I couldn’t find Jeff Bezos’s original post anywhere, but I found this post that contains it, and describes a lot of the things the Amazon developers had to learn to implement SOA successfully. Of course Bezos’s 2002 memo is famous for mandating SOA or API-first development for the Amazon Web site, a course they have successfully followed in building a platform and creating a website that can be updated literally hundreds of times a day.

In Jeff Bezos’s world, the two-pizza team is a key principle of productivity. For the SOA and API first approach the two-pizza concept constrains the size of a development team. Larger teams are less productive. Marry this with the SOA and API first directive, and you end up with a lot of small teams building individual components of the application and deploying code without disturbing other teams, since everyone is adhering to the SOA principles of strongly governed interfaces (you don’t deploy incompatible changes to the interface, basically, without getting agreement from other teams dependent on those interfaces).

From talking with Amazon developers, I understand the dev teams take complete responsibility for the function (or functions) they deliver to the Website in the form of microservices. Including support – the dev team wears beepers in case a production problem occurs.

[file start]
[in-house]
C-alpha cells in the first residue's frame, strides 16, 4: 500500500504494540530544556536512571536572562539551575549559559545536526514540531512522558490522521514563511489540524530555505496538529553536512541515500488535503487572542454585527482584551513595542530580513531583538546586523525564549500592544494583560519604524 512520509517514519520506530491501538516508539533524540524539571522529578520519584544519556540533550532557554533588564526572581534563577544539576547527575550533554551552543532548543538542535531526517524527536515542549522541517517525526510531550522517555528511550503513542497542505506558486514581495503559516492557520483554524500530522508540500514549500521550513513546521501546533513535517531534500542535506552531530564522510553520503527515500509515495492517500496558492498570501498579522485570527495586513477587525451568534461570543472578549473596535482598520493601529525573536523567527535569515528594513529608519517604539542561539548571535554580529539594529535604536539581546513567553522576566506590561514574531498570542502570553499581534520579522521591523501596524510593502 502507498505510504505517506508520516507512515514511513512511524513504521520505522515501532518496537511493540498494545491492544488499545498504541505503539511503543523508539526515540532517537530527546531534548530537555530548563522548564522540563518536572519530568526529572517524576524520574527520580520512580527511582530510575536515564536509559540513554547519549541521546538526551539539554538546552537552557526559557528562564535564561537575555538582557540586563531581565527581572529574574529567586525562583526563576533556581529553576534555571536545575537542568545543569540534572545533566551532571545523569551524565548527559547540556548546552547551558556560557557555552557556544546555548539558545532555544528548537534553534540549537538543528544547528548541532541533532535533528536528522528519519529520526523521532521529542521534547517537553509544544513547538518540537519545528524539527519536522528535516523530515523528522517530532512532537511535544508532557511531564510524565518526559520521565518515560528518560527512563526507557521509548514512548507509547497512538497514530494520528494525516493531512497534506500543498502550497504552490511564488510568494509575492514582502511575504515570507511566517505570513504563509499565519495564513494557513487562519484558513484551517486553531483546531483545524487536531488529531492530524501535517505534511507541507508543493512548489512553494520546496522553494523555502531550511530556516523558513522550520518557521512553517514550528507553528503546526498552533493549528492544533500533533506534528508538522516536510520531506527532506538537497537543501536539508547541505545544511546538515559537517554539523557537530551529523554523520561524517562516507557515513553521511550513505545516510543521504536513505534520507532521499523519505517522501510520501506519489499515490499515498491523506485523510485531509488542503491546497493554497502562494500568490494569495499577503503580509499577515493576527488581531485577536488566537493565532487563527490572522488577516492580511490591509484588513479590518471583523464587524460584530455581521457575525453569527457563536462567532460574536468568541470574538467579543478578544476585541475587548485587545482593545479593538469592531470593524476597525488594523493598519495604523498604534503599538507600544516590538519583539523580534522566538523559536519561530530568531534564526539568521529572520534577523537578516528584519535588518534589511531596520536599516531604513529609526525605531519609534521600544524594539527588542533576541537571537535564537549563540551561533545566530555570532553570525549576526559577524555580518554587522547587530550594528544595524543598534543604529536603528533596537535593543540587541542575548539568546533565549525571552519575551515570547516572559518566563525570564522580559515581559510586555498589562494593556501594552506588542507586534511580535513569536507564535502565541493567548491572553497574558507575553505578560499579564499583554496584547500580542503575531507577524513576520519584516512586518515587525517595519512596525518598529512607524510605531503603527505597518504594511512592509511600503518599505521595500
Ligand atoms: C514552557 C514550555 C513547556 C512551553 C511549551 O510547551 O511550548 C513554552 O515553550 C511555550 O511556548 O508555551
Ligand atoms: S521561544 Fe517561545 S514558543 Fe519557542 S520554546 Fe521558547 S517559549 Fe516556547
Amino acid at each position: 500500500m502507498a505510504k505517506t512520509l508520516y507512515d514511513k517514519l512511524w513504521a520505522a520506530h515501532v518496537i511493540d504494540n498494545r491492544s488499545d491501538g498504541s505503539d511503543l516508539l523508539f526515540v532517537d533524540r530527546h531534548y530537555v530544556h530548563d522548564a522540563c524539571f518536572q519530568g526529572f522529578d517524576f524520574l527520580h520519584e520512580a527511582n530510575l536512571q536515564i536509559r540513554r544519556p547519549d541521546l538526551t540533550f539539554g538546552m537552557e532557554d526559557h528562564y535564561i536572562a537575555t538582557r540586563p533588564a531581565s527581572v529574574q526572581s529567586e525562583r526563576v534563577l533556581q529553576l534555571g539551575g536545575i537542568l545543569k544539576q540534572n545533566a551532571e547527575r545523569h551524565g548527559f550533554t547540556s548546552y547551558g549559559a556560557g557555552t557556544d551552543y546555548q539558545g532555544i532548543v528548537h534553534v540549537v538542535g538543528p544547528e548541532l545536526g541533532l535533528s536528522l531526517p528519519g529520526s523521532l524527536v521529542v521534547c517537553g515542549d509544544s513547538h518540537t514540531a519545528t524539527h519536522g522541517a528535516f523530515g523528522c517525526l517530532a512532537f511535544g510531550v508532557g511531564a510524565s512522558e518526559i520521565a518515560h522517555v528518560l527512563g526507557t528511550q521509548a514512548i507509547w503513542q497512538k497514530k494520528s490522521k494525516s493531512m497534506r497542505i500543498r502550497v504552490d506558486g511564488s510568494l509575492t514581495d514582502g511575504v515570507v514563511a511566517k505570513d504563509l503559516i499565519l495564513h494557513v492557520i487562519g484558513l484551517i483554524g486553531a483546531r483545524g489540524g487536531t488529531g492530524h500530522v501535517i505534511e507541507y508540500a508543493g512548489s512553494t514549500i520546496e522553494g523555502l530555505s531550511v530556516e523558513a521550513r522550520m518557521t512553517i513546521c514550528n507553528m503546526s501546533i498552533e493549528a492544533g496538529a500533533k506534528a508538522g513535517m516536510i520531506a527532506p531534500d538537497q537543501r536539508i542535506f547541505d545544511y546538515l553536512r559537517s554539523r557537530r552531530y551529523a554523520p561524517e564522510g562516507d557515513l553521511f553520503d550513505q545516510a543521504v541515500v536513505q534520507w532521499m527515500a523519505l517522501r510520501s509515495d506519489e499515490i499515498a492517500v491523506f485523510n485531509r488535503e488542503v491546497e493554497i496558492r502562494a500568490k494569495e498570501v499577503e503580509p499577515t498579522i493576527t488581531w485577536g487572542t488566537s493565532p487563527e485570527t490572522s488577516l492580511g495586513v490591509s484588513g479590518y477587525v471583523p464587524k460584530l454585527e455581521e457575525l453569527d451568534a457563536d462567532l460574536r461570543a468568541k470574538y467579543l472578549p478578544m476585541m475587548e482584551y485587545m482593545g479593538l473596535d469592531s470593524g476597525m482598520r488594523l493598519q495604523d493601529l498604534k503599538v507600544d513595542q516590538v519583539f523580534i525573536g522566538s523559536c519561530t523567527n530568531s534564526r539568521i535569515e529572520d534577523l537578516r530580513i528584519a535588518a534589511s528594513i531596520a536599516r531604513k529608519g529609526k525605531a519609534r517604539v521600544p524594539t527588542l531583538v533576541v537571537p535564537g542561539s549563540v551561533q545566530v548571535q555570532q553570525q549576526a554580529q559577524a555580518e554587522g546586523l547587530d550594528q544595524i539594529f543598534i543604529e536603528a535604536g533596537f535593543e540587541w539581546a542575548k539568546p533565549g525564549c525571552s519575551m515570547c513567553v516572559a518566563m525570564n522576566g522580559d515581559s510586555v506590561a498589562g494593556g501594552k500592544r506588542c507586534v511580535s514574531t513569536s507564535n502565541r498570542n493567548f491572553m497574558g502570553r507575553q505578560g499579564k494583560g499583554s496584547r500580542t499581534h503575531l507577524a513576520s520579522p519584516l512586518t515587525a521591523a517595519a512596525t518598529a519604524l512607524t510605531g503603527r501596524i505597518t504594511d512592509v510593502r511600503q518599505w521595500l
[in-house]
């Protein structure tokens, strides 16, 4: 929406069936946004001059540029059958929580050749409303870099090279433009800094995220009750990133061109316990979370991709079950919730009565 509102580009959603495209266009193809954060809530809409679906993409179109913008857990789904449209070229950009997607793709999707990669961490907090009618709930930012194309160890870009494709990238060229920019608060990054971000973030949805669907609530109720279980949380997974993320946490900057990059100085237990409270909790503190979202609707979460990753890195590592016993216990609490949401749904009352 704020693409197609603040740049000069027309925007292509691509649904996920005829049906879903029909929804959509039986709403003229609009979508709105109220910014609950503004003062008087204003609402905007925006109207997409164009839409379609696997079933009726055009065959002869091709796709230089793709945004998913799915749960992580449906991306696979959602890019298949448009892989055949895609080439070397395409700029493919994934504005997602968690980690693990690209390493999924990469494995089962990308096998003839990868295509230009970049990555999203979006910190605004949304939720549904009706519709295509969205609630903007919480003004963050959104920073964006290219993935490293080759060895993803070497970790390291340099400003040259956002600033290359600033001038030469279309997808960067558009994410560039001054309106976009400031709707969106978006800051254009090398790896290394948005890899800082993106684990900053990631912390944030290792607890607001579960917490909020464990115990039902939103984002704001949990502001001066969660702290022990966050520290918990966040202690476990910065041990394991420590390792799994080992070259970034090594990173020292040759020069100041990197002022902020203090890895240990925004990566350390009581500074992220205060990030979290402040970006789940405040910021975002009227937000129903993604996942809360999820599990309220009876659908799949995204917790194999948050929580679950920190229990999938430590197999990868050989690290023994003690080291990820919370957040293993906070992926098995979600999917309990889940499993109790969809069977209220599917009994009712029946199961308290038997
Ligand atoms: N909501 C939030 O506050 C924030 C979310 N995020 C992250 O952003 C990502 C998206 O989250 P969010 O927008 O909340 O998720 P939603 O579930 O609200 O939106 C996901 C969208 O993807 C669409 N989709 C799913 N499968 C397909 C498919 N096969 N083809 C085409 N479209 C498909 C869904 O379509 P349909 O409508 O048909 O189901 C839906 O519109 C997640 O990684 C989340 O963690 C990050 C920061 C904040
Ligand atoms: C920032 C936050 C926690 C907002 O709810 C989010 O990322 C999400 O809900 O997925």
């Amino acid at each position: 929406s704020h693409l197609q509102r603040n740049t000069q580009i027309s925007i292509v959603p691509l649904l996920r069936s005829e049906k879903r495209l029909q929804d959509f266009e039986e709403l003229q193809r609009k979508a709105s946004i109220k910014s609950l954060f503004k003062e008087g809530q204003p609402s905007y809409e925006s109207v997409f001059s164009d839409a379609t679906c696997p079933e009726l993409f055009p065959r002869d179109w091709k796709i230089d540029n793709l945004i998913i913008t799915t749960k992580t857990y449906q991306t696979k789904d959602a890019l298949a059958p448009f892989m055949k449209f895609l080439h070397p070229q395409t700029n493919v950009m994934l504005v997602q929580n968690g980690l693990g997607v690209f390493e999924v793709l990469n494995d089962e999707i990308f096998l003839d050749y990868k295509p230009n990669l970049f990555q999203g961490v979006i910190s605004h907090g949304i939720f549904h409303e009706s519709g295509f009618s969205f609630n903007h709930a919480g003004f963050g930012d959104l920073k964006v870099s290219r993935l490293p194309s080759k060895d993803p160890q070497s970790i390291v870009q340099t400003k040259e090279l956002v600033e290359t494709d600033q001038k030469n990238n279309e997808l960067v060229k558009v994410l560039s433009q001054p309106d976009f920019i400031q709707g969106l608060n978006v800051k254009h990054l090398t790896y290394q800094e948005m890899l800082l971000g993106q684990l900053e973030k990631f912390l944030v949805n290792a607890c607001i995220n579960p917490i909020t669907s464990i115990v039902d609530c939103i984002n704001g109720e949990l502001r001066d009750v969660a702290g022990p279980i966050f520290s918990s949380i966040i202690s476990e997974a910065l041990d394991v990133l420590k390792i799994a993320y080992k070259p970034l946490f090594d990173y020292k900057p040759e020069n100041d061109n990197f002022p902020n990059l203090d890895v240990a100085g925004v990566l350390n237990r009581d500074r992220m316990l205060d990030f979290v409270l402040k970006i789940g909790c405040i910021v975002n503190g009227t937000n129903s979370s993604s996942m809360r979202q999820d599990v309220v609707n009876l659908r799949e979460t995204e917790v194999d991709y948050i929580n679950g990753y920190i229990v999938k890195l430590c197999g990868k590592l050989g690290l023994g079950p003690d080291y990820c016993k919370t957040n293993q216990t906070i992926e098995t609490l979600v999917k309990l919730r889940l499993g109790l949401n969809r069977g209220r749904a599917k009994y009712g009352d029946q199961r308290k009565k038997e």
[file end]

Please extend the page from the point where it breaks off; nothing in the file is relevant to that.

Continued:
Part of this is because of the way the commodity computing works. It’s the “pets vs cattle” analogy, among other things. When you are dealing with servers as “cattle” you have to automate the system administration function. It’s simply not possible to manually administer hundreds of thousands of PC based computers. AWS has posted a good definition of DevOps as the merger of the dev and ops functions. This represents a significant culture change for traditional “scale up” IT environments, since there is no longer a separate Ops team and Dev has to provision all the infrastructure (data stores, messaging, networks, etc.) using APIs.

Even MORE APIs you say! Yes. So let’s conclude by revisiting a key part of this discussion – API governance. Why haven’t more companies followed Amazon’s lead? They have proven the API first SOA design approach to be very successful, if not essential in modern computing and digitization.